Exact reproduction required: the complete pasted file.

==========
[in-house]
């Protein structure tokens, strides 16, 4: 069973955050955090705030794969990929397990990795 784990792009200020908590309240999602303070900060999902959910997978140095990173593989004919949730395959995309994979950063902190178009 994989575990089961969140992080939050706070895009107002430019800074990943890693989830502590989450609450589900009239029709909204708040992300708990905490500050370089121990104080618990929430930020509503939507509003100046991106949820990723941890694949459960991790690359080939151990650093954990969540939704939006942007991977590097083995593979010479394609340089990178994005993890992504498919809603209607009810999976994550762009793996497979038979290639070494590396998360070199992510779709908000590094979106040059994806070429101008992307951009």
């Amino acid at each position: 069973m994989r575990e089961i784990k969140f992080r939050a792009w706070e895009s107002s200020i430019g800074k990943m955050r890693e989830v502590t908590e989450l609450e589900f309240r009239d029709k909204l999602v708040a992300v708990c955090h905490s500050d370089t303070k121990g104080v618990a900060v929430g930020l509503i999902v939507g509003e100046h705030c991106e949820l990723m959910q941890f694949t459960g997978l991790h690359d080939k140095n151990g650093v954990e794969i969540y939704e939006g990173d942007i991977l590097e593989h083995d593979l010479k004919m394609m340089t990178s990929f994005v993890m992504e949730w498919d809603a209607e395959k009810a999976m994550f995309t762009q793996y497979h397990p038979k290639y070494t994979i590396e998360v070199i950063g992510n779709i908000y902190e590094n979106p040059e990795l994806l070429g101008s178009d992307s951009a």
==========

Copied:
[in-house]
């Protein structure tokens, strides 16, 4: 069973955050955090705030794969990929397990990795 784990792009200020908590309240999602303070900060999902959910997978140095990173593989004919949730395959995309994979950063902190178009 994989575990089961969140992080939050706070895009107002430019800074990943890693989830502590989450609450589900009239029709909204708040992300708990905490500050370089121990104080618990929430930020509503939507509003100046991106949820990723941890694949459960991790690359080939151990650093954990969540939704939006942007991977590097083995593979010479394609340089990178994005993890992504498919809603209607009810999976994550762009793996497979038979290639070494590396998360070199992510779709908000590094979106040059994806070429101008992307951009």
């Amino acid at each position: 069973m994989r575990e089961i784990k969140f992080r939050a792009w706070e895009s107002s200020i430019g800074k990943m955050r890693e989830v502590t908590e989450l609450e589900f309240r009239d029709k909204l999602v708040a992300v708990c955090h905490s500050d370089t303070k121990g104080v618990a900060v929430g930020l509503i999902v939507g509003e100046h705030c991106e949820l990723m959910q941890f694949t459960g997978l991790h690359d080939k140095n151990g650093v954990e794969i969540y939704e939006g990173d942007i991977l590097e593989h083995d593979l010479k004919m394609m340089t990178s990929f994005v993890m992504e949730w498919d809603a209607e395959k009810a999976m994550f995309t762009q793996y497979h397990p038979k290639y070494t994979i590396e998360v070199i950063g992510n779709i908000y902190e590094n979106p040059e990795l994806l070429g101008s178009d992307s951009a």